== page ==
So I kind of want to get back to basics, but we'll also throw in some nuances and some stories and stuff. But this is back to basics on account types. And there are three types of accounts even though there's a variety of names out there, 401K's for through breeze brokerage checking savings, deferred comp for these sounds. We go on and on that how many do you want?Matt:
So what you're saying is there are Edwards there are Jacobs and then there are people who are not into weepy preteen vampire drama.Mike:
Yes and Matt just took us completely sideways.Matt:
I assume that I assume, wait, vampires don't come in at this. You lost me.Mike:
Yeah, well, you just lost everybody. So let's go back, you know, even though you have all these names for all these different types of accounts, there's three different versions or account types, even though they come in a variety of names. And those are this, okay? There's taxable, there's tax deferred, and there's tax free. Alright, so those are the three major categories of accounts, either it's a taxable account, where you are just paying taxes every year, those will be a taxable account. It's a tax deferred, account deferred, you have not paid taxes on the money in that account yet, and tax free, where you've maybe paid taxes already, but at least you will never pay taxes again on that money. So those are three account types taxable, tax deferred, and tax free. Alright.Matt:
For people who may be wondering, like, what's in this for me? Why is it important to understand the distinction? Okay, what's, what's the matter?Mike:
Yeah, what's important is because it's all about taxes. So a lot of the work that I do, you know, more and more, I realized that it just comes down to taxes, like everything we talk about has a tax implication and it matters for you, because you're paying taxes to the government, in one way or another and there are a variety of strategies and rules that you can avoid paying some of those taxes. And so the more you can avoid paying taxes, the more dollars are in your pocket. And that's why, you know, it pays to know about the different account types. And then we can get into, you know, of course, some stories and why you want to really pay attention to it and be smart with your money and make your money work for you and not just for the government.Matt:
I want to urge people to pay attention to this because I have a sneaking suspicion. I don't think this is like conspiracy theory Matt time, I think this might be real. My wife and I talk constantly about how we don't understand the economics of other people's lives, we don't understand why other people seem to be able to afford all kinds of things that feel like, wow, can you afford this? Like, they're going on trips and they're like, doing activities, and their houses look swanky or not that we care about swanky. You know what I mean? Like, it just seems like people are going to like go to lots of big sporting events and it feels like treat yourself from Parks and Rec. It's like people are treating themselves and we don't understand why do they seem to have so much more money and now you're making me suspect that they understand the differences between account types in a way that we don't and they have more money than we do. We're like bleeding money from our pockets, is this real?Mike:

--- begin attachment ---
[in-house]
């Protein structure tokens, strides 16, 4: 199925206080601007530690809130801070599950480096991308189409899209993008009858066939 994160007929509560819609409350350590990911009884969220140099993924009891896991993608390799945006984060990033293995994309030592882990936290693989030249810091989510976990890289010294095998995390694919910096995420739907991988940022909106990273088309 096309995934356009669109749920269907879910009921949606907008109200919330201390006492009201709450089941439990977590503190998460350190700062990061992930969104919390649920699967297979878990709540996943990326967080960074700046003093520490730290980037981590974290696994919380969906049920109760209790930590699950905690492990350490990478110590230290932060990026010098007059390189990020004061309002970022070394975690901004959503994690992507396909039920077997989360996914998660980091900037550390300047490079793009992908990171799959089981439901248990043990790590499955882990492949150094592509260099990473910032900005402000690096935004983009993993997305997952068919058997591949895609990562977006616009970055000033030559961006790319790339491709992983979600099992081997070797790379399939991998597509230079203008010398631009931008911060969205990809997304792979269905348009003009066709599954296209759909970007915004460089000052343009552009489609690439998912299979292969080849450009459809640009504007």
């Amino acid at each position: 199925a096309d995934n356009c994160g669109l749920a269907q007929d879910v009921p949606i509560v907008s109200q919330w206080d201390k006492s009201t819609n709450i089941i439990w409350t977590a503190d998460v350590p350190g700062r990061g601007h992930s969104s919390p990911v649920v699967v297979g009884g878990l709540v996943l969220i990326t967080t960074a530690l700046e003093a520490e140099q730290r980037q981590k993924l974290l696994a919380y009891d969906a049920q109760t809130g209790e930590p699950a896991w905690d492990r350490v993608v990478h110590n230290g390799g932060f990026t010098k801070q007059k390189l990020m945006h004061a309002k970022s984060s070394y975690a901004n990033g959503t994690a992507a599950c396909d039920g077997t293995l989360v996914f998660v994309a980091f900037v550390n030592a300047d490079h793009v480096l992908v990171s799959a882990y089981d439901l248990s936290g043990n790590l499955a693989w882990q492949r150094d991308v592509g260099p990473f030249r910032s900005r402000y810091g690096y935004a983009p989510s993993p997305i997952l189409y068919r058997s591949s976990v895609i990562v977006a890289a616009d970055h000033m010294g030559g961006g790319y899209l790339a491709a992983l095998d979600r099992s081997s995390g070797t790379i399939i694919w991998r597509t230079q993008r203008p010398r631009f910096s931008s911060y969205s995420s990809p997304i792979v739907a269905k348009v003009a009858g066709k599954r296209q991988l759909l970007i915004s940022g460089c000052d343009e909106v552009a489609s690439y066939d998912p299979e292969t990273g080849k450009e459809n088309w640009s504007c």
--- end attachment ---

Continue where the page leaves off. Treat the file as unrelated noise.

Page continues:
Yes, that's absolutely real. Yeah, because I've followed you down the street Matt and there's literally dollars coming out of the your pants pockets. That's why I like walking around behind you.Matt:
That's the best version of what can be coming out of my pants. Wait, hold on so is this real? Like, I mean, do people really truly lose? You have a lot of clients, are people really losing money from their pockets as we speak right now?Mike:
Yeah, so let me tell you a story. I do want to get back to some of the names, right? Because you might be wondering which kinds of accounts show up in these different categories, so we can get back to that. But let me tell you a story. I was meeting recently with, let's call him Joe. And this is very typical Matt. So I give a questionnaire when I'm first meeting somebody, just tell me a little bit about yourself and a little bit about your finances where you've got some money and stuff like that. So he has about $400,000 in the brokerage account, checking savings brokerage account, they're very good savers. Joe and his wife are very good savers. And so they've saved about $400,000 or so in their brokerage checking and savings accounts. A little bit of like $100,000 or so in 401K accounts, they've got employers, so $100,000-150,000 in 401k's and that and those would be traditional 401k's and then nothing in Roth accounts or any IRAs. Okay, and they've been working there. I think this couple is in like their 30s and have been working for 10 years or so. So they built up like some state and they're very good savers. So now you can see that’s great, they've got $500,000-$600,000 saved, but a vast majority of it is in their brokerage account, which is a taxable account. So every year, whatever investments, they have interest dividends, that they make trades, all gets taxed every single year $400,000. They have about $100,000 in the 401k tax deferred, and nothing in individual retirement accounts and nothing in tax free Roth accounts. And so they've missed an opportunity, you know, over the past years to be saving in tax free accounts, saving on taxes, getting more of that money growing for the next 30, 40, 50 years in 401K's, Roth IRAs, other tax free accounts, and that's going to cost them $100,000 easily over that time.Matt: